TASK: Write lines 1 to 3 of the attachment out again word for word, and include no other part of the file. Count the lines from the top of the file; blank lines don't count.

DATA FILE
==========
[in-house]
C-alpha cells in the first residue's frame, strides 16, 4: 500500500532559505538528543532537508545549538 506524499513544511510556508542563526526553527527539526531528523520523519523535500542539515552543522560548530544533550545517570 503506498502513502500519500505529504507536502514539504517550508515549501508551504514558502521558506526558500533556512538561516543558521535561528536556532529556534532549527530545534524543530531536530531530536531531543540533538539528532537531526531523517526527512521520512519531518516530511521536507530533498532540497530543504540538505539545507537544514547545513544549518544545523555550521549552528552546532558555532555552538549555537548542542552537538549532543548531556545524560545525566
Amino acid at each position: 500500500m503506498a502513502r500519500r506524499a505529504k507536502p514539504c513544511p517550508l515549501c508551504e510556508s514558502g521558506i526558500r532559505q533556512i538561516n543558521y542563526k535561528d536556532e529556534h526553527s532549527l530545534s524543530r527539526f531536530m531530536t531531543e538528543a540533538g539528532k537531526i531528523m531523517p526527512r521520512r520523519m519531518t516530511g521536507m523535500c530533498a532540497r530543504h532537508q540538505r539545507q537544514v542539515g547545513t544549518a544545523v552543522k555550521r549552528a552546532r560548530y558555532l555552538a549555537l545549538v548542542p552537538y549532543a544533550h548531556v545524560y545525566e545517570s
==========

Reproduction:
[in-house]
C-alpha cells in the first residue's frame, strides 16, 4: 500500500532559505538528543532537508545549538 506524499513544511510556508542563526526553527527539526531528523520523519523535500542539515552543522560548530544533550545517570 503506498502513502500519500505529504507536502514539504517550508515549501508551504514558502521558506526558500533556512538561516543558521535561528536556532529556534532549527530545534524543530531536530531530536531531543540533538539528532537531526531523517526527512521520512519531518516530511521536507530533498532540497530543504540538505539545507537544514547545513544549518544545523555550521549552528552546532558555532555552538549555537548542542552537538549532543548531556545524560545525566
Amino acid at each position: 500500500m503506498a502513502r500519500r506524499a505529504k507536502p514539504c513544511p517550508l515549501c508551504e510556508s514558502g521558506i526558500r532559505q533556512i538561516n543558521y542563526k535561528d536556532e529556534h526553527s532549527l530545534s524543530r527539526f531536530m531530536t531531543e538528543a540533538g539528532k537531526i531528523m531523517p526527512r521520512r520523519m519531518t516530511g521536507m523535500c530533498a532540497r530543504h532537508q540538505r539545507q537544514v542539515g547545513t544549518a544545523v552543522k555550521r549552528a552546532r560548530y558555532l555552538a549555537l545549538v548542542p552537538y549532543a544533550h548531556v545524560y545525566e545517570s